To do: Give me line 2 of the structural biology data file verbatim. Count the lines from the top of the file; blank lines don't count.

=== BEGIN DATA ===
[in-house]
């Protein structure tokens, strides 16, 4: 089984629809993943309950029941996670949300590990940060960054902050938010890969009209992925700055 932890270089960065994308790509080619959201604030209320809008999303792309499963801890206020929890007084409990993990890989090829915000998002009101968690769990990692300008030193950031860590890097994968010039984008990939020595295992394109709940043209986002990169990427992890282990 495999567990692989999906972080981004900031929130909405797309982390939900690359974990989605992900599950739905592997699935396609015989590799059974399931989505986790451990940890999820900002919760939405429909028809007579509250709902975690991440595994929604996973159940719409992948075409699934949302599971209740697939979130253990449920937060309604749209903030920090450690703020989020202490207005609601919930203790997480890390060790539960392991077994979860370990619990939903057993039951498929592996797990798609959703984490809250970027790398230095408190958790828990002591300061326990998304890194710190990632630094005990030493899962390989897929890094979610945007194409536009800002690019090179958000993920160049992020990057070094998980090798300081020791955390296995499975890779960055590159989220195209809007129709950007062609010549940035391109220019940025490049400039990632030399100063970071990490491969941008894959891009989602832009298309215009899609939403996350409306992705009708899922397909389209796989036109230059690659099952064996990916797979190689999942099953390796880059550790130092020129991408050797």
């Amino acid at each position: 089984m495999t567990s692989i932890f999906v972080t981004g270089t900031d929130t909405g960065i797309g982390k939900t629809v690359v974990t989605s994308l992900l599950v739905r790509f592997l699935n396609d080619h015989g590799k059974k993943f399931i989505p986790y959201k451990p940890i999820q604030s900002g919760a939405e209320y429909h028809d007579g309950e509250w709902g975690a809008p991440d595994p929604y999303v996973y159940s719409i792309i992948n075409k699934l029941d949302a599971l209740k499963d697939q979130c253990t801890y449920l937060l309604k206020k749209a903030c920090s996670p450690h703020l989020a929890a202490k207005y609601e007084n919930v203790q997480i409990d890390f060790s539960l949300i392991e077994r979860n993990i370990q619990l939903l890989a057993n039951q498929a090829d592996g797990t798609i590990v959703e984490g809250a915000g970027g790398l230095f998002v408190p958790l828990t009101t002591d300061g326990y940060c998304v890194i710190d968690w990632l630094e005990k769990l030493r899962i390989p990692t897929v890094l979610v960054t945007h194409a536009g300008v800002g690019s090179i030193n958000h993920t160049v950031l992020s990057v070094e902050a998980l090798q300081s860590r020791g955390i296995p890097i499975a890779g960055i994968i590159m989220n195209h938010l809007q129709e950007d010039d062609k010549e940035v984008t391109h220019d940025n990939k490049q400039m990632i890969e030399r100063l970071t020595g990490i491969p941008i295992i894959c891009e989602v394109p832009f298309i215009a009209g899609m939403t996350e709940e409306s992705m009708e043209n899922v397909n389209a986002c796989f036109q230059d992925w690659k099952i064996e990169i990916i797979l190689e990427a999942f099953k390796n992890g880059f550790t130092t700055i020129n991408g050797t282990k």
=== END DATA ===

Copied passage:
């Protein structure tokens, strides 16, 4: 089984629809993943309950029941996670949300590990940060960054902050938010890969009209992925700055 932890270089960065994308790509080619959201604030209320809008999303792309499963801890206020929890007084409990993990890989090829915000998002009101968690769990990692300008030193950031860590890097994968010039984008990939020595295992394109709940043209986002990169990427992890282990 495999567990692989999906972080981004900031929130909405797309982390939900690359974990989605992900599950739905592997699935396609015989590799059974399931989505986790451990940890999820900002919760939405429909028809007579509250709902975690991440595994929604996973159940719409992948075409699934949302599971209740697939979130253990449920937060309604749209903030920090450690703020989020202490207005609601919930203790997480890390060790539960392991077994979860370990619990939903057993039951498929592996797990798609959703984490809250970027790398230095408190958790828990002591300061326990998304890194710190990632630094005990030493899962390989897929890094979610945007194409536009800002690019090179958000993920160049992020990057070094998980090798300081020791955390296995499975890779960055590159989220195209809007129709950007062609010549940035391109220019940025490049400039990632030399100063970071990490491969941008894959891009989602832009298309215009899609939403996350409306992705009708899922397909389209796989036109230059690659099952064996990916797979190689999942099953390796880059550790130092020129991408050797």